Remote hiring and onboarding: survey shows managers receive no training

  • The majority of companies across the media, information, technology and entertainment sectors are still hiring during the pandemic.
  • But 69% of business leaders are finding it difficult to onboard new team members remotely.
  • The vast majority of managers (72%) have received no training in distanced interviewing, on-boarding or remote management.
Remote hiring leaves managers in the dark
Left in the dark.

Earlier this month we conducted an industry-wide survey of how business leaders were approaching the process of recruitment and onboarding during lockdown. We surveyed business leaders across a wide range of sectors – including consumer media, business media, research and information providers, education and training businesses, software providers and entertainment companies.

While the pace of hiring has slowed, organisations are still recruiting in key positions

We found that 69% of respondents were still making some hires, although the remainder had stopped recruiting altogether. 41% were recruiting less than they had been before the pandemic, and 24% said their pre-lockdown plans were unchanged. A small number – 3% – were actually recruiting more than previously, largely as a result of unexpected demand for their services. Roughly half of recruitment was taking place at junior level, with 34% at either senior management, executive or C-level.

Hiring managers are less confident in their remote hiring decisions…

Around 55% of respondents admitted to feeling less confident in their hiring decisions when interviewing over video – either one-to-one or by committee. Of those, 38% were “slightly less confident” while 17% were “much less confident”. Only 3% of respondents said they were more confident in their socially-distanced recruitment decisions.

… But it’s onboarding that’s the real concern

An overwhelming majority of respondents said that they lack confidence in their remote onboarding process – just under 69% of them. Most of the remainder (24% of respondents) were no more or less confident than before and only 7% were more confident. There were a broad range of reasons provided – “it’s impossible for new starters to learn routines by immersion, hearing and seeing what’s going on around them”, said one business leader. “It also discourages simple questions or simple suggestions, no one wants to set up a call to talk for 20 seconds”.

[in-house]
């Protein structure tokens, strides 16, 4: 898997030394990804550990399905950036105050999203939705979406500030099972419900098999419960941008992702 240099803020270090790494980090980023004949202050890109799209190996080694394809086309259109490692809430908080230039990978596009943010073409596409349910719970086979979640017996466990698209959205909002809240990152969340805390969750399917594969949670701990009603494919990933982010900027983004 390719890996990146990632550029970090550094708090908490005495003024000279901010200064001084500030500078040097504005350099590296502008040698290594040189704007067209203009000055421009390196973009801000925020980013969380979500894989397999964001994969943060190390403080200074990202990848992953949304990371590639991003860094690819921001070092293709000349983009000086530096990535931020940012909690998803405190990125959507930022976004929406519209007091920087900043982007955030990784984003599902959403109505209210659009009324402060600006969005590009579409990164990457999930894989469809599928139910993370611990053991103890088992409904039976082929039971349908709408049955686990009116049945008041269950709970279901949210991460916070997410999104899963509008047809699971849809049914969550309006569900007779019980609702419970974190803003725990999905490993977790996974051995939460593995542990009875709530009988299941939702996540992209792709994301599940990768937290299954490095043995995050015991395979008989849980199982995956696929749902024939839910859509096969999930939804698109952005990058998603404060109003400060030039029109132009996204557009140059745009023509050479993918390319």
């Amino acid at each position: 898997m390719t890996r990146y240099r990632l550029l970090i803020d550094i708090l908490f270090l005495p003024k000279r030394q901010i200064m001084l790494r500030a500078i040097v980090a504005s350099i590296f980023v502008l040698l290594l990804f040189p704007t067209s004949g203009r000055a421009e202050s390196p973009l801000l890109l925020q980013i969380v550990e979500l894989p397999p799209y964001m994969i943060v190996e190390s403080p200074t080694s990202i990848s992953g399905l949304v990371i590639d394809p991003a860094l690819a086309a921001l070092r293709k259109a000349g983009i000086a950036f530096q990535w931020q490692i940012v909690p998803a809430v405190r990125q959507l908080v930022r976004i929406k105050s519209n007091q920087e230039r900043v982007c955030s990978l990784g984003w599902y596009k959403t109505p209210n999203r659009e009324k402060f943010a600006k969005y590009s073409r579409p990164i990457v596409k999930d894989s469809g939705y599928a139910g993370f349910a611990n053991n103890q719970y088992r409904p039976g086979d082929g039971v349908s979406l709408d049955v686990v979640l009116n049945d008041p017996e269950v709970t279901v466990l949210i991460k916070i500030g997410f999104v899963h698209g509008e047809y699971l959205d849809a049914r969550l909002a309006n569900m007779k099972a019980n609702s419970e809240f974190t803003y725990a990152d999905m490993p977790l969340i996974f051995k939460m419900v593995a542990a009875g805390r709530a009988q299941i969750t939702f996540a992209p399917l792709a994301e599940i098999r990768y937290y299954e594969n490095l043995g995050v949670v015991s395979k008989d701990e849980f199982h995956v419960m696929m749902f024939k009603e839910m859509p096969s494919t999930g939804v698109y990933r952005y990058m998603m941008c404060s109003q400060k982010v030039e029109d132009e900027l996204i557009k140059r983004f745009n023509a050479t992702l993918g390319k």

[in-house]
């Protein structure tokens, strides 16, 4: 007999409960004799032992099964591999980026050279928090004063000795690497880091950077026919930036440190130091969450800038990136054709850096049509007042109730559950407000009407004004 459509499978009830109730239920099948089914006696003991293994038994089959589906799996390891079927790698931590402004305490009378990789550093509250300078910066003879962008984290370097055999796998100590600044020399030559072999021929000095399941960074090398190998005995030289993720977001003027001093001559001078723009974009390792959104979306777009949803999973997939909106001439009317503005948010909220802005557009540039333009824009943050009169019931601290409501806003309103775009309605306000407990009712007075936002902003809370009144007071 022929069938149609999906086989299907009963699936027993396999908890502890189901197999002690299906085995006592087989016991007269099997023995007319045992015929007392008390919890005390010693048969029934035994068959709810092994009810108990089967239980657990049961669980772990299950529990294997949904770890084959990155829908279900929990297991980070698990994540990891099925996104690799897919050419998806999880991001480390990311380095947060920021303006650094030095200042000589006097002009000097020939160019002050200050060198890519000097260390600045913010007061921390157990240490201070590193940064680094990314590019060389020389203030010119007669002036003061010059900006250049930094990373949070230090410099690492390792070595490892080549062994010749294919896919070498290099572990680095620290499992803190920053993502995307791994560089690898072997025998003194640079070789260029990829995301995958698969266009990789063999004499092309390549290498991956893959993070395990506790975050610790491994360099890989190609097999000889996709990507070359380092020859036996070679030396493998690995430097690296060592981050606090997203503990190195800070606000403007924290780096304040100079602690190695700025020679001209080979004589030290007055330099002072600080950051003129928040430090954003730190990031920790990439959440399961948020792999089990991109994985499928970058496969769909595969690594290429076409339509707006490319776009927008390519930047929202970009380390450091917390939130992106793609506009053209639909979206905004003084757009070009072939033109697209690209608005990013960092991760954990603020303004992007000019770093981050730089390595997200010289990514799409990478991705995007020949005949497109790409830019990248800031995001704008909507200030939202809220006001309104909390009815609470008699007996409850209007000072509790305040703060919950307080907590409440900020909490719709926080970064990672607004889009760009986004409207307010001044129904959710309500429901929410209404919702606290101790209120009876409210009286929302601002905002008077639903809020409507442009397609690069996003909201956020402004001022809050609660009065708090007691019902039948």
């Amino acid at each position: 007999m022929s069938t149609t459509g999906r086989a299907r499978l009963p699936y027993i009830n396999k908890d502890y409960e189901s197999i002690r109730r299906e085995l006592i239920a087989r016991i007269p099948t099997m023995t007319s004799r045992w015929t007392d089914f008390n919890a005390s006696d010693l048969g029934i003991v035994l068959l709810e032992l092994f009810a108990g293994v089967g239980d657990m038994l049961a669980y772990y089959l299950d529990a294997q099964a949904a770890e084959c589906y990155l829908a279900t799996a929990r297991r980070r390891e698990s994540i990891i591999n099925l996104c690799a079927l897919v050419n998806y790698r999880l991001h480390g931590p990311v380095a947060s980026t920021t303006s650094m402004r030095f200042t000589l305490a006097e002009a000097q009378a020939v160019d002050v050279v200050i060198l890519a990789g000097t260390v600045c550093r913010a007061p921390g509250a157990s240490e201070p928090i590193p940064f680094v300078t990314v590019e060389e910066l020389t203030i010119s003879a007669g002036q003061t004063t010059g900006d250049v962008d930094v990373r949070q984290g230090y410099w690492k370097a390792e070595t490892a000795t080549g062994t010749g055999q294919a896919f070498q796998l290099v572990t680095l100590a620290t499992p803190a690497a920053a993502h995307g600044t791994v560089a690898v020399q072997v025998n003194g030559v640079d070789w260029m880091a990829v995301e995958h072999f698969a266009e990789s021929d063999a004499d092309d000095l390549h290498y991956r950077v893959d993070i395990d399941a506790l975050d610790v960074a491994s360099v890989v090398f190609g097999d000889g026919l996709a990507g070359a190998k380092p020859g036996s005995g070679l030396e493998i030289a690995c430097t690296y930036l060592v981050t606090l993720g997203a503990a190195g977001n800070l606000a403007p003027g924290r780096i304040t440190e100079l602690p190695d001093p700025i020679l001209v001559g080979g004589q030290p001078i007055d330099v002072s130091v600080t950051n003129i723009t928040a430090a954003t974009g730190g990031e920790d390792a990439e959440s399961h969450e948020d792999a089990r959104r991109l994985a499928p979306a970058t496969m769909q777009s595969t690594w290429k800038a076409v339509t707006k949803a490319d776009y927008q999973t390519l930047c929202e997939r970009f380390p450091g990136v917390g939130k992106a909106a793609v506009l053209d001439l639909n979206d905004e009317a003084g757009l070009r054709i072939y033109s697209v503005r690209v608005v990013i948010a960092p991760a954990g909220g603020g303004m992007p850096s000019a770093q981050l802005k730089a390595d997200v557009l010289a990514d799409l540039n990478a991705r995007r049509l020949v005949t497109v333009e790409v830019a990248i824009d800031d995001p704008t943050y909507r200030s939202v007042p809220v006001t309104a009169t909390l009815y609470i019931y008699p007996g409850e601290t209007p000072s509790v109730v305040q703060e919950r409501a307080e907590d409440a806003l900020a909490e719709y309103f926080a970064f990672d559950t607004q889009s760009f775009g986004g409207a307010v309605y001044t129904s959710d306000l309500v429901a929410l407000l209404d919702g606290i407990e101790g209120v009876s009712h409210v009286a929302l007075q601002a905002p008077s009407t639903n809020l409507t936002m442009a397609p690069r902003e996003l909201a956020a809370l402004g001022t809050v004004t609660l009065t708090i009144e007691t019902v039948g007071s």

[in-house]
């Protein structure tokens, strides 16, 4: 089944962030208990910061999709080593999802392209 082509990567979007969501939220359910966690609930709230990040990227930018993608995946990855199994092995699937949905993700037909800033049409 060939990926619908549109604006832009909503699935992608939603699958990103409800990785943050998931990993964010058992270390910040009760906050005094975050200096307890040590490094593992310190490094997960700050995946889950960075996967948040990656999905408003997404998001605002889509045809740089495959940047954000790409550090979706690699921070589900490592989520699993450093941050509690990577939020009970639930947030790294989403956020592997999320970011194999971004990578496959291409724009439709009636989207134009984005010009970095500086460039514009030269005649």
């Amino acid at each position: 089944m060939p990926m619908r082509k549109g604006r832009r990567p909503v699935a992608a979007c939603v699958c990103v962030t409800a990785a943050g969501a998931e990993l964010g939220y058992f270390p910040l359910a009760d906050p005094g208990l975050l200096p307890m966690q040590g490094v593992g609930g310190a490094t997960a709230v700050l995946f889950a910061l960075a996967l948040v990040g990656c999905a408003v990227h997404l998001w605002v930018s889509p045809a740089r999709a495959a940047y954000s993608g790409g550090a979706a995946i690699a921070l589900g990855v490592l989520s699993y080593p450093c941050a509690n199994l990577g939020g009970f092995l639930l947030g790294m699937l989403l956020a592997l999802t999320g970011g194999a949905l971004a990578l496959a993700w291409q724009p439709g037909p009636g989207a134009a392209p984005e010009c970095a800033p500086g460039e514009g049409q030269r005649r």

Given that new starters necessarily need to ask a lot of simple questions, this poses significant problems for their integration into the team.  Another respondent said “it’s been difficult to explain the nuances of processes and procedures without spending hours on the phone”.

A lack of face-to-face interaction was also cited as a significant issue, both in terms of developing strong team interactions but also the difficulty of recreating “the standard friendliness of the first-day welcome” in a socially-distanced working environment. Another said that “you can’t tell how someone will fit into a team via Teams”. The difficulty of getting IT arrangement sorted remotely was also cited as a problem.

Interviewers are comfortable assessing competencies remotely, but struggle when it comes to values

We asked which areas were of most concern to hiring managers when recruiting remotely, allowing them to pick more than one option. Only 24% said they were unsure about assessing the core competencies required for the role over videoconferencing. But 75% were concerned about assessing the candidates’ ability to work as part of a team, including communication style and soft skills, and 72% worried about their wider cultural fit within the business. 41% were concerned about the candidates’ levels of professionalism or work ethic and 31% cited question marks over the candidates’ style of management. All of this suggests that while hiring managers are reasonably comfortable assessing whether someone can do the job, they struggle with how their personality and style of working will fit in with the business.

If we’re going to continue working like this, then training will be required

We asked if people had received adequate training in the following areas: video interviewing; remote onboarding; day to day remote management; remote dispute or conflict resolution; remote disciplinary procedures. Over 72% of you answered ‘None of the above’.

Just under a quarter of people had received training in everyday remote management, and around 20% had been trained in how to interview people over video. Only 7% of respondents had received training in remote onboarding procedures, only 10% in remote conflict resolution, and fewer than 7% had been trained in remote disciplinary procedures. Given the problems with confidence identified above, this is potentially a big issue moving forward.

Over the next few weeks, we will be running a series of blogs on how different organisations are adapting to this new world (some better than others). We will also be exploring what businesses can do to improve their remote recruitment procedures and get over these obvious bumps in the road and prevent themselves storing up problems for the future.

Remote hiring, onboarding, and training is challenging for everyone. But the businesses that tackle these issues will emerge from the pandemic in better shape than their rivals.


Matt D’Cruz

[email protected]

Martin Tripp Associates is a London-based executive search consultancy. While we are best-known for our work across the mediainformationtechnologycommunications and entertainment sectors, we have also worked with some of the world’s biggest brands on challenging senior positions. Feel free to contact us to discuss any of the issues raised in this blog.